UPDATE 1-More money, managed float: Argentina central bank draws policy guidelines

(Recasts with policy guidelines, goals on monetary supply. Adds central bank statement, goals on inflation, background)

BUENOS AIRES, Jan 27 (Reuters) - Argentina’s central bank released policy guidelines on Monday aimed at increasing the monetary supply and avoiding major exchange rate fluctuations as the new administration of Alberto Fernandez seeks to curb a pervasive economic crisis in Latin America’s No. 3 economy.

The bank said in a statement that it supported a managed exchange rate float to avoid sharp fluctuations in the value of the currency. The monetary policy should promote a “prudent expansion” of the monetary supply, the bank said.

Argentina is grappling with about $100 billion in sovereign debt the government must restructure with its creditors. Economy Minister Martin Guzman is in New York to meet with officials from the International Monetary Fund, which has a $57 billion financing package with Argentina.

If needed, the bank said it will assist the Treasury regarding external debt payments, as the country grapples with a looming debt crunch.

If “exceptionally necessary,” the central bank will assist with debt payments in local currency, it said in a statement. The central bank said it expects to reduce inflation in 2020; inflation in 2019 was 53.8%.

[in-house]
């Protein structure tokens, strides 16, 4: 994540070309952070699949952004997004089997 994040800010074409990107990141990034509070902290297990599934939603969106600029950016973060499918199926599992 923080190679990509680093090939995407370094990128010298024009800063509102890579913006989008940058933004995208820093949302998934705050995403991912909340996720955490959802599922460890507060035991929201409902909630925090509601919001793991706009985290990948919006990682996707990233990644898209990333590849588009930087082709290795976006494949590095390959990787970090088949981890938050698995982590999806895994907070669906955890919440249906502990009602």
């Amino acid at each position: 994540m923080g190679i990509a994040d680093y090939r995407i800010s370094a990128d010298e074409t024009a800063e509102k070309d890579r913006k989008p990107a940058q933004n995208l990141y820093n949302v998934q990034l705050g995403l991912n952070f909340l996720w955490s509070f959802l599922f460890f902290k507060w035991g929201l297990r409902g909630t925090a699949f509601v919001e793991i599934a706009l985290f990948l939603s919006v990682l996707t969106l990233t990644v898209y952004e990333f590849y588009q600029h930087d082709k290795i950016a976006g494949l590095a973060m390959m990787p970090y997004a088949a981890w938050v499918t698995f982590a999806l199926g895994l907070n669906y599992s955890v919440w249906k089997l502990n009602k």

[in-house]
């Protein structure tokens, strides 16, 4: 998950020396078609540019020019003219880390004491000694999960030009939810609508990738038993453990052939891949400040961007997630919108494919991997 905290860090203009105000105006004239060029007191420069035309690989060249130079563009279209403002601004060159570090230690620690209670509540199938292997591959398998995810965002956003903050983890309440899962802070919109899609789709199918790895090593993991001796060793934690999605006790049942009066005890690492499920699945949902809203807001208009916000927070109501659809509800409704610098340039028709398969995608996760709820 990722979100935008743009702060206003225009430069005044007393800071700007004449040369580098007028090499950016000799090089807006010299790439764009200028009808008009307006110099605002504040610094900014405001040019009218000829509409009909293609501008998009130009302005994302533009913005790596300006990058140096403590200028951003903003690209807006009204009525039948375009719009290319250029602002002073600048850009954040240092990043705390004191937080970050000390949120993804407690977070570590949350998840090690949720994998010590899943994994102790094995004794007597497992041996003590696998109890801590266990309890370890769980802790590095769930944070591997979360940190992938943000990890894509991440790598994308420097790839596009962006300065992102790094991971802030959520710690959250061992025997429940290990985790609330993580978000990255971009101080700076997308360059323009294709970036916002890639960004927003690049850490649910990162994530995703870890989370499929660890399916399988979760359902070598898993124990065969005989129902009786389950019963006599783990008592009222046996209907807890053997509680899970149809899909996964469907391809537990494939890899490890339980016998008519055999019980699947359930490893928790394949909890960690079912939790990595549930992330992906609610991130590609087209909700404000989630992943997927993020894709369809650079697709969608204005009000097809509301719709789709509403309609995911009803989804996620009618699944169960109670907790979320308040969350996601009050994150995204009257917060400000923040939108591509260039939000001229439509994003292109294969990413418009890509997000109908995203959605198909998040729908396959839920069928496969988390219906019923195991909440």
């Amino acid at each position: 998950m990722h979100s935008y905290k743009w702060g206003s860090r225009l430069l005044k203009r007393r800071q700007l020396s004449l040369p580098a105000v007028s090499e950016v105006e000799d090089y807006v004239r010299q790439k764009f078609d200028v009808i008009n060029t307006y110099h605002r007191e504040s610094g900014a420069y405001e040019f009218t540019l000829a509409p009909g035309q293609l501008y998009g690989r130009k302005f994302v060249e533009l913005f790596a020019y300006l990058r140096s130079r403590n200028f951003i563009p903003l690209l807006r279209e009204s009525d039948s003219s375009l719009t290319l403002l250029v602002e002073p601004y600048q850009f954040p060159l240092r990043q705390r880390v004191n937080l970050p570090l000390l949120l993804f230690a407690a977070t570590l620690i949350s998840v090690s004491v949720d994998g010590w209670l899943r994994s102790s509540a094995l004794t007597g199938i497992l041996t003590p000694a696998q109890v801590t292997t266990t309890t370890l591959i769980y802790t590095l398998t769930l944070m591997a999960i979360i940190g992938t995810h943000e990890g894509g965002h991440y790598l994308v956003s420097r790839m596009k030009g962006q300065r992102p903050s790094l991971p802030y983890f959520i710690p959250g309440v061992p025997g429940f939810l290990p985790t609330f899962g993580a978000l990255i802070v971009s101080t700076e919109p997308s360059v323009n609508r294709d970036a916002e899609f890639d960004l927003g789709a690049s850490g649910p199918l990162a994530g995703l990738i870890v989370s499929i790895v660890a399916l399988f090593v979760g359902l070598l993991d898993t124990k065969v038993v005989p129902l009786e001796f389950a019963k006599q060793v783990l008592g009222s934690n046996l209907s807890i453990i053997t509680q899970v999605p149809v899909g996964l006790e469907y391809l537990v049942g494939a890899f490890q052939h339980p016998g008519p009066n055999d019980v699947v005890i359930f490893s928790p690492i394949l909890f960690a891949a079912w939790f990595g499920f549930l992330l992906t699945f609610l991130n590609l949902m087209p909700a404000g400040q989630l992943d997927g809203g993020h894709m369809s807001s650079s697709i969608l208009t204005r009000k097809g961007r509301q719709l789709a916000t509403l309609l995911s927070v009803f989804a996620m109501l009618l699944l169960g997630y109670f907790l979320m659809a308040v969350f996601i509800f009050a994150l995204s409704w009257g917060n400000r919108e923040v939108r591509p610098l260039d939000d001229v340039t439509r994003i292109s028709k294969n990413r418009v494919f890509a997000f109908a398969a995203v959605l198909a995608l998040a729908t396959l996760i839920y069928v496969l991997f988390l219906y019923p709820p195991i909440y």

The bank seeks to “induce a gradual but sustainable reduction of the inflation rate based on a prudent monetary policy approach, consistent and coordinated with the rest of the government’s economic policy and national income policy,” the statement said.

The bank also said it would prevent interest rates from falling into negative real levels.

The bank’s statement criticized the former administration of Mauricio Macri for lifting the currency controls imposed by the previous government, calling the decision an “error.”

Amid a steep drop in financial markets and the peso currency, Macri had imposed currency controls toward the end of his term which the bank called “essential to mitigate the crisis.” (Reporting by Cassandra Garrison, Rodrigo Campos and Hernan Nessi; Editing by Leslie Adler)